Three Weeks And What Do We Know?


Sure, it's early, but there's no time like the present to feel the pulse of this brand new edition of the PGA Tour, and figure out just what we've learned so far from tournament play.

The answer? Well, nothing, really. At least nothing that we all couldn't have seen coming. It rained cats and dogs at Kapalua? Let's hope it also rained some nice baked opakapaka. The wind blew on Oahu? Hard enough to knock those little umbrellas out of the drinks? The scores were low at the Bob Hope? What was the cut, 15-under? Oh, sorry, it was.

The overriding impact of such news . . . does anyone need to be revived yet? Next you're going to say that Adam Scott had a date with actress Kate Hudson.

You mean he did? Well, more on that later.

By almost any standard, the early-season surprise level has dipped sort of low, and while that's usually the way things go at this time of the year, it's also true that you can still put together a short list of the unexpected, noteworthy and pieces of news possibly bordering on quirky.

At Kapalua, they proved you can actually put on a season-opening tournament that kicks off the entire year and play without Tiger Woods, Sergio Garcia, Phil Mickelson and Padraig Harrington – the top four in the world – and still manage to play 72 holes and come up with a champion. What a concept.

If the Plantation course on Maui was busy, so was the beach, where Scott, 28, and Hudson, 29, hooked up. They were all over the place, sprawled on their towels, walking in the sand and chatting amiably, most likely discussing the very best product for curly hair. And photos of the two are all over the place on the Internet. Scott tied for 18th at Kapalua, tied for second at the Sony and then tied for 21st at the Qatar Masters, so he may want to consider keeping Kate in his myFaves on his cell phone.

There is also enough early material for a couple of short stories. At Kapalua, winner Zach Johnson told reporters he is 5-10, but he looks shorter. And at the Sony, 18-year-old Tadd Fujikawa is 5-1 and also looks shorter, which can't even be possible, unless he's actually moonlighting as a jockey. After shooting a third-round 63, Fujikawa stood taller, for sure.

And how about Chad Campbell? His memory was so bad, he couldn't remember writing his name.

As it turns out, he didn't, at least he didn't sign up to play in Honolulu, which wouldn't have made much difference except that Campbell didn't realize his oversight until he was sitting in the airplane and winging his way to Hawaii. Didn't seem to bother him all that much, possibly because he's keeping a strict accounting of all the Frequent Flier Miles he's collecting, or that he simply decided to move on to the Bob Hope, where he closed with 65-64, shot 26 under and tied for 9th.

The Hope conducted its annual assault on par and the results were the total carnage you've come to expect. Why? Simple. The courses aren't long, the putting surfaces are like green felt and the weather is characteristically perfect. Par is actually about 67 instead of 72. And to think they don't even use Indian Wells Country Club in the rotation anymore, a cozy course where Desi Arnaz was one of the original investors and where Fred and Ethel Mertz could break par.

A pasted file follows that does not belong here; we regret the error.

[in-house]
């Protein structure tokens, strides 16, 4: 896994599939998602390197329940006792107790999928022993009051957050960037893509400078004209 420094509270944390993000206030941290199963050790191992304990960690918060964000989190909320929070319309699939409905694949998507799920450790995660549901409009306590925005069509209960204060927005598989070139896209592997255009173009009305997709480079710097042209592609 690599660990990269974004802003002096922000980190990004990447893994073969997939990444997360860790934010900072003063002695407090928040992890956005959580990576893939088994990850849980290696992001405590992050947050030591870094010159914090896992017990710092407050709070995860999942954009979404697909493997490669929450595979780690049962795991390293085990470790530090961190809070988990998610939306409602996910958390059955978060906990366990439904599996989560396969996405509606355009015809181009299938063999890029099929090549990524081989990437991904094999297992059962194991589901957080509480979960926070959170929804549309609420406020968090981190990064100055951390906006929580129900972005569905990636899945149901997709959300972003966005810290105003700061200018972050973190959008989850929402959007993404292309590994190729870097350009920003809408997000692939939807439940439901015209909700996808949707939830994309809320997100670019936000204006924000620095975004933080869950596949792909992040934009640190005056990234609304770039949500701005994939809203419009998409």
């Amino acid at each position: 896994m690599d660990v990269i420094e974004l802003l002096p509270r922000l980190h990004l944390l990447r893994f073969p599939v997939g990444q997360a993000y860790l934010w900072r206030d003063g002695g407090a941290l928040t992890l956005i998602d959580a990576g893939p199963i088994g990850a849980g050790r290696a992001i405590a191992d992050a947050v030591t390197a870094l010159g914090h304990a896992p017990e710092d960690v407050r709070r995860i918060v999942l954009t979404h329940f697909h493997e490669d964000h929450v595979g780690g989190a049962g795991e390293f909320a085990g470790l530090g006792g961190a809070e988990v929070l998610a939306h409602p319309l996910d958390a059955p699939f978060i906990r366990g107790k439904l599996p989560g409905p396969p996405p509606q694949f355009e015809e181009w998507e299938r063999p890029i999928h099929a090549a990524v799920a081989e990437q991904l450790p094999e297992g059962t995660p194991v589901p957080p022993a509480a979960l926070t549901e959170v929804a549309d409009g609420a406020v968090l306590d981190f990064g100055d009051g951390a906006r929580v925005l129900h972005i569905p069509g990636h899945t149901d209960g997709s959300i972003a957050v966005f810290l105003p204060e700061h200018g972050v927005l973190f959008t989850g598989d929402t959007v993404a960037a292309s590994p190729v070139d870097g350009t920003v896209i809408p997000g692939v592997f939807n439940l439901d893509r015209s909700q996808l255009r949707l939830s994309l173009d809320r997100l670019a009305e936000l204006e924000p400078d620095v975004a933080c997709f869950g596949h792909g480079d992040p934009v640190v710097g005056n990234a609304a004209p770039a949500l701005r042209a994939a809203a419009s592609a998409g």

Few had trouble doing that at the Hope. There were 36 scores of 63 or better. Until the wind began gusting in the final round, a winning score of 40-under was not out of the question. The scoring was so low that Jesper Parvevik shot an 11-under 61 in the fourth round and missed the cut. James Nitties had a 10-under 62 in the fourth round and he missed the cut, too.

Numbers made the news at the Hope, unless you consider Mike Weir pulling his 3-iron out of his bag and replacing it with another rescue club as a major event.

Once again, the pros proved that the only thing that bothers them is the wind. Steve Stricker is your major case in point. Playing with the Hope lead in the last round, Stricker had one of those days that are remarkable for their catastrophic qualities. He seemed like he was on his way toward bogeying for the cycle. He tripled the seventh, but the worst was yet to come. Facing a cutting, gusting wind at the 10th, Stricker hit his first tee shot out of bounds to the right, then reloaded at the tee and sent his third shot way left into the lake, and then reloaded again and sent his fifth shot left into a bunker. Now, if you are standing in a fairway bunker and you are pulling a club for your sixth shot, you know you are hurting.

Stricker made a quadruple bogey, but rallied and tied for third, despite his 77. So don't tell Stricker anything about bad bounces. And don't tell that to John Merrick, either. Merrick hit a ball so far awry it bounced off the concrete wall of a canal, took a quick turn, flew over the rough and bounded back onto the fairway. Merrick wound up second to Pat Perez, who closed solidly, even though the last time he had a chance to do that, he failed and spent most of that occasion attempting to dig a grave for his clubs in the fairway at Pebble Beach.

Nothing's happened so far on the PGA Tour? You've got to be kidding.